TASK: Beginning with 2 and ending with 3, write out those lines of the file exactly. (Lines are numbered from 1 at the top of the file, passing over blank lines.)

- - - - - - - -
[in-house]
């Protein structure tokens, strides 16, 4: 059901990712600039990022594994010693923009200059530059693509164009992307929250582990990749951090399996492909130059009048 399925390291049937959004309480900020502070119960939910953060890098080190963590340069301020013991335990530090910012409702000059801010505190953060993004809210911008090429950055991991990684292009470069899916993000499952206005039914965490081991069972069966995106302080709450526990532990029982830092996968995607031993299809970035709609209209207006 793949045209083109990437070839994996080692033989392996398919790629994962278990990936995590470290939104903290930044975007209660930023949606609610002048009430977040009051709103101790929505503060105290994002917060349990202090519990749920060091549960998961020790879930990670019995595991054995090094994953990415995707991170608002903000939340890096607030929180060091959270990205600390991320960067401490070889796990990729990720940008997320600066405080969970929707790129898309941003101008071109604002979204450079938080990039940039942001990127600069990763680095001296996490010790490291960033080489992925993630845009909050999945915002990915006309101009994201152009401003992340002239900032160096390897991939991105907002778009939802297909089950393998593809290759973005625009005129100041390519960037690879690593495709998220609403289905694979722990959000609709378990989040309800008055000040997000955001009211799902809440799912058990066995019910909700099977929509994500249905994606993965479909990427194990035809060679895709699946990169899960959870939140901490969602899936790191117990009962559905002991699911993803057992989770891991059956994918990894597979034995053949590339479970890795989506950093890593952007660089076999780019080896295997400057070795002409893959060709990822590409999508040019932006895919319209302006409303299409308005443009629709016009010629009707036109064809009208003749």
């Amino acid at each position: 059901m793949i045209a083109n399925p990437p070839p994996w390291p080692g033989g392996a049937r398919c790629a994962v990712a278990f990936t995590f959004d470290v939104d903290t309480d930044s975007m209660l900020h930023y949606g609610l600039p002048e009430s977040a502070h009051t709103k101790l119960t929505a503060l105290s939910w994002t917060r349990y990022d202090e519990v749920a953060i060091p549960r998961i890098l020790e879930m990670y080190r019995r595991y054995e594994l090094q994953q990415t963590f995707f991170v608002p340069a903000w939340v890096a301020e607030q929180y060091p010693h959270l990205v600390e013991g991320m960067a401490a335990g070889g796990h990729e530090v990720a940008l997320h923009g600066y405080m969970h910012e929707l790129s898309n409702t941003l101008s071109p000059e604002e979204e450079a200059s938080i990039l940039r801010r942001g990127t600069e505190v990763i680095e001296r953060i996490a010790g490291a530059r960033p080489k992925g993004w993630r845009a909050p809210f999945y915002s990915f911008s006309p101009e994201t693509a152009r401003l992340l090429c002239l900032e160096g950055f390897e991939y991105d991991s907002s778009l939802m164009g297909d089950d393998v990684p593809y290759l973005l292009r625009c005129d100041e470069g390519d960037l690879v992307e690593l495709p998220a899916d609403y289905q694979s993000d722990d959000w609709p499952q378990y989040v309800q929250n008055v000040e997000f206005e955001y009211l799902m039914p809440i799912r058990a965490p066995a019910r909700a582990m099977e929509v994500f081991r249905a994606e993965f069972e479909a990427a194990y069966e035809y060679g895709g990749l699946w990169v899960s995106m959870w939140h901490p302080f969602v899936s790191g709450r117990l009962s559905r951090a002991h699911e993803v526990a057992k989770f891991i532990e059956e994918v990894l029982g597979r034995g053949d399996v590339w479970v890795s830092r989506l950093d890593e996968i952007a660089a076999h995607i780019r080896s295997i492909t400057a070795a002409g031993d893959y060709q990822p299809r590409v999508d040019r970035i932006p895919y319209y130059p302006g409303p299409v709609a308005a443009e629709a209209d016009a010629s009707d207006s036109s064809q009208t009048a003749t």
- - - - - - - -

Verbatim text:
């Protein structure tokens, strides 16, 4: 059901990712600039990022594994010693923009200059530059693509164009992307929250582990990749951090399996492909130059009048 399925390291049937959004309480900020502070119960939910953060890098080190963590340069301020013991335990530090910012409702000059801010505190953060993004809210911008090429950055991991990684292009470069899916993000499952206005039914965490081991069972069966995106302080709450526990532990029982830092996968995607031993299809970035709609209209207006 793949045209083109990437070839994996080692033989392996398919790629994962278990990936995590470290939104903290930044975007209660930023949606609610002048009430977040009051709103101790929505503060105290994002917060349990202090519990749920060091549960998961020790879930990670019995595991054995090094994953990415995707991170608002903000939340890096607030929180060091959270990205600390991320960067401490070889796990990729990720940008997320600066405080969970929707790129898309941003101008071109604002979204450079938080990039940039942001990127600069990763680095001296996490010790490291960033080489992925993630845009909050999945915002990915006309101009994201152009401003992340002239900032160096390897991939991105907002778009939802297909089950393998593809290759973005625009005129100041390519960037690879690593495709998220609403289905694979722990959000609709378990989040309800008055000040997000955001009211799902809440799912058990066995019910909700099977929509994500249905994606993965479909990427194990035809060679895709699946990169899960959870939140901490969602899936790191117990009962559905002991699911993803057992989770891991059956994918990894597979034995053949590339479970890795989506950093890593952007660089076999780019080896295997400057070795002409893959060709990822590409999508040019932006895919319209302006409303299409308005443009629709016009010629009707036109064809009208003749």
């Amino acid at each position: 059901m793949i045209a083109n399925p990437p070839p994996w390291p080692g033989g392996a049937r398919c790629a994962v990712a278990f990936t995590f959004d470290v939104d903290t309480d930044s975007m209660l900020h930023y949606g609610l600039p002048e009430s977040a502070h009051t709103k101790l119960t929505a503060l105290s939910w994002t917060r349990y990022d202090e519990v749920a953060i060091p549960r998961i890098l020790e879930m990670y080190r019995r595991y054995e594994l090094q994953q990415t963590f995707f991170v608002p340069a903000w939340v890096a301020e607030q929180y060091p010693h959270l990205v600390e013991g991320m960067a401490a335990g070889g796990h990729e530090v990720a940008l997320h923009g600066y405080m969970h910012e929707l790129s898309n409702t941003l101008s071109p000059e604002e979204e450079a200059s938080i990039l940039r801010r942001g990127t600069e505190v990763i680095e001296r953060i996490a010790g490291a530059r960033p080489k992925g993004w993630r845009a909050p809210f999945y915002s990915f911008s006309p101009e994201t693509a152009r401003l992340l090429c002239l900032e160096g950055f390897e991939y991105d991991s907002s778009l939802m164009g297909d089950d393998v990684p593809y290759l973005l292009r625009c005129d100041e470069g390519d960037l690879v992307e690593l495709p998220a899916d609403y289905q694979s993000d722990d959000w609709p499952q378990y989040v309800q929250n008055v000040e997000f206005e955001y009211l799902m039914p809440i799912r058990a965490p066995a019910r909700a582990m099977e929509v994500f081991r249905a994606e993965f069972e479909a990427a194990y069966e035809y060679g895709g990749l699946w990169v899960s995106m959870w939140h901490p302080f969602v899936s790191g709450r117990l009962s559905r951090a002991h699911e993803v526990a057992k989770f891991i532990e059956e994918v990894l029982g597979r034995g053949d399996v590339w479970v890795s830092r989506l950093d890593e996968i952007a660089a076999h995607i780019r080896s295997i492909t400057a070795a002409g031993d893959y060709q990822p299809r590409v999508d040019r970035i932006p895919y319209y130059p302006g409303p299409v709609a308005a443009e629709a209209d016009a010629s009707d207006s036109s064809q009208t009048a003749t």